Trending Topics pieces (Article Analyses, Evidence Clips and Other Topics) are published in timely response to recent media and journal articles, position statements, clinical guidelines, etc. Since they are based on the most recent evidence/publications, they may not be consistent with PEN evidence in other PEN content areas. As soon as possible, when this occurs, the PEN content will be reviewed and updated as needed.
A Resource for Health Care Professionals on the Practice of Sharing Human Milk
Perinatal Services BC has published a resource that provides health care professionals with information and the tools to facilitate a discussion and make decisions regarding the informal sharing of unpasteurized donor human milk (UDHM). Informal sharing involves the sharing of UDHM between friends, family members or online social networks, or the purchase of UDHM outside of the regulated milk banks. The practice of sharing UDHM is increasing and the resource, Informal (Peer-to-Peer) Milk Sharing:The Use of Unpasteurized Donor Human Milk, provides practice information on the risks and benefits of supplemental options (mother’s own milk, pasteurized donor human milk from regulated milk banks, commercial infant formula), how to minimize the risks of informal milk sharing, ethical and legal considerations, and other decision support tools.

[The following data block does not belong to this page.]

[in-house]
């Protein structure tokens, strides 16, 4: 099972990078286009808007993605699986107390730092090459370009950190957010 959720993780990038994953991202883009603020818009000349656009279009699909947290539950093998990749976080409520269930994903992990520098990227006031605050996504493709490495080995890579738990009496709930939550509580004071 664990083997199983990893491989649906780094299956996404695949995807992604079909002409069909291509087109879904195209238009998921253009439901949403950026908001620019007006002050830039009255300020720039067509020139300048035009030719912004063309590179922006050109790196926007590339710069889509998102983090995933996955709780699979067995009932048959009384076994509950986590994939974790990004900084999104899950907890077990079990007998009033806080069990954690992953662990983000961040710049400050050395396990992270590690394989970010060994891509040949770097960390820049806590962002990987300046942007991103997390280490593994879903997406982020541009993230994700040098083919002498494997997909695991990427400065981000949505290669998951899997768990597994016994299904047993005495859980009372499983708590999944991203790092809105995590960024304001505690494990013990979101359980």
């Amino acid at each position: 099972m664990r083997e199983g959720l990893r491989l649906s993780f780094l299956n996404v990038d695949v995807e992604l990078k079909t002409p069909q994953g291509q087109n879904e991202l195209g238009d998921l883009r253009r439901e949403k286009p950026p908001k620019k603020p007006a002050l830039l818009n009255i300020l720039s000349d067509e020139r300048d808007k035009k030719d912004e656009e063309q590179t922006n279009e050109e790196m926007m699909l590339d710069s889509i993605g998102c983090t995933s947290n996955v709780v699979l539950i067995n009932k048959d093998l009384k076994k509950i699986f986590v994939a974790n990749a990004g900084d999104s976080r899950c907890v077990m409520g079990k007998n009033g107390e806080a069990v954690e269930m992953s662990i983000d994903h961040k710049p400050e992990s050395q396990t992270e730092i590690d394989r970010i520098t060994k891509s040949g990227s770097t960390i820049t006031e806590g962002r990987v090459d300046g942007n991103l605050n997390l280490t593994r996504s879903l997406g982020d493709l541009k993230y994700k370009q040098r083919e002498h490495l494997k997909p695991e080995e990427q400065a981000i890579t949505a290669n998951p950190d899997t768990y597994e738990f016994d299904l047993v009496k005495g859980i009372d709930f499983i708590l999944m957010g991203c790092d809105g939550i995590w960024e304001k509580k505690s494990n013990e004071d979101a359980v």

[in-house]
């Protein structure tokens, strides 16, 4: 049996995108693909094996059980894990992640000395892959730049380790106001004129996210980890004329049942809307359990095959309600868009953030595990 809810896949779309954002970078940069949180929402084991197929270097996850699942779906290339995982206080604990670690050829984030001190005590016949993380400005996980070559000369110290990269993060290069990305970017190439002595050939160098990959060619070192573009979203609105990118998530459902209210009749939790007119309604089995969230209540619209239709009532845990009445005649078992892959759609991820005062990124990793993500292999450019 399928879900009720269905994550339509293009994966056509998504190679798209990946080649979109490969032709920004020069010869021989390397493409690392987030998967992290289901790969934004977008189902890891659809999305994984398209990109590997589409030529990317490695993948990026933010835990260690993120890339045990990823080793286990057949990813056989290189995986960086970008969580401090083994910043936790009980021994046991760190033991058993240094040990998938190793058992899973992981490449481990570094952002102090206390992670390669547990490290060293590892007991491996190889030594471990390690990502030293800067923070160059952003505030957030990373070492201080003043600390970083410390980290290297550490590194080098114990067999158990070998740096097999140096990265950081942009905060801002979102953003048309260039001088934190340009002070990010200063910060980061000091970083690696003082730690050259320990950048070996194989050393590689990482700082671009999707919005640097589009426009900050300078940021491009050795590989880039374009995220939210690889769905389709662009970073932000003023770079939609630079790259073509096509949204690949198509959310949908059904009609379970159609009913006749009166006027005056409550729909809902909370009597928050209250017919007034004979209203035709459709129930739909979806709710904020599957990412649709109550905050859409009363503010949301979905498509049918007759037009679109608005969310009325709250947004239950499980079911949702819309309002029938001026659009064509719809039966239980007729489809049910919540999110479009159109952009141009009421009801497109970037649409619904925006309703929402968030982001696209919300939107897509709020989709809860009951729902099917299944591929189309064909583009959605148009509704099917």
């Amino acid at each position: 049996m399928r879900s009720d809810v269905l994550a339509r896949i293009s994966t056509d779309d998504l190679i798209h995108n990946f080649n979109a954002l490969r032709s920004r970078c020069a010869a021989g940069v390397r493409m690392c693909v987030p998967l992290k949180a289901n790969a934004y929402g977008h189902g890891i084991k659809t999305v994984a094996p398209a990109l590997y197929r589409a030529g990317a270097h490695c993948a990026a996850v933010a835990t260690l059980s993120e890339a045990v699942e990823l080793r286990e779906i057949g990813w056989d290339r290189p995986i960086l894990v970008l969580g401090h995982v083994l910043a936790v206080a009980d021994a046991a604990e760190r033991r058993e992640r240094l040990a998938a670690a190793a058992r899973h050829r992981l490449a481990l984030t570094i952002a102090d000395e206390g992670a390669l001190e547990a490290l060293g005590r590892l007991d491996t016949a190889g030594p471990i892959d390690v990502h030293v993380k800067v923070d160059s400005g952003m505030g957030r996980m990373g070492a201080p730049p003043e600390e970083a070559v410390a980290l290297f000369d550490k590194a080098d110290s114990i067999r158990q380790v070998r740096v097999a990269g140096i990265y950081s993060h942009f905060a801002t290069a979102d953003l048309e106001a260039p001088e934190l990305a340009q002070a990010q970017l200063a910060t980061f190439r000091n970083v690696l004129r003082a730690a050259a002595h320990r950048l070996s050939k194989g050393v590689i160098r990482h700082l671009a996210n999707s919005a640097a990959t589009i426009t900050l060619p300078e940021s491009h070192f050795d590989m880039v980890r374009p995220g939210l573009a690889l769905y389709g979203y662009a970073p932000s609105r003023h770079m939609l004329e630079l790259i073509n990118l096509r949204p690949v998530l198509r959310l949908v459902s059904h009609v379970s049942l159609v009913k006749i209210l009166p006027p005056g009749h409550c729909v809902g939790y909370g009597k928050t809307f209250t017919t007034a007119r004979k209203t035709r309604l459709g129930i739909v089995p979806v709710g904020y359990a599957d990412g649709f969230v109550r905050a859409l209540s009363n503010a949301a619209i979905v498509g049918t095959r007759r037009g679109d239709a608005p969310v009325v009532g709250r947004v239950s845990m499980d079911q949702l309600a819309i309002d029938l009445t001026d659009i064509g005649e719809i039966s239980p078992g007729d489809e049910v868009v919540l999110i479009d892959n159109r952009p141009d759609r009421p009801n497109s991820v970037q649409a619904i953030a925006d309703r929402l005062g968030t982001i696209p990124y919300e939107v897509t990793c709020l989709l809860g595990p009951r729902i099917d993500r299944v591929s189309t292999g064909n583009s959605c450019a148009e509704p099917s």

The World Health Organization recommends exclusive breastfeeding for the first six months of life to achieve optimal development, growth and health (1). There are many benefits of breastfeeding; however, the BC resource may overstate the benefits as the cited health outcomes research are based on observational studies that are limited by the inadequate control of confounding factors. For information on the health outcomes for breastfed infants see the Infant Nutrition - Breastfeeding Knowledge Pathway. Also not mentioned in the BC resource - Appendix 5: Family Information Handout, is the high cost of pasteurized donor human milk. For additional information on this topic see PEN Evidence Clip: The Dangers of Sharing Unpasteurized Milk.
1. World Health Organization and UNICEF. Global strategy for infant and young child. 2003. Available from: http://www.who.int/nutrition/publications/infantfeeding/9241562218/en/
Evidence Clip: The Dangers of Sharing Unpasteurized Human Milk
Article Analysis: "Breastfeeding and Childhood Asthma - Systematic Review and Meta-Analysis"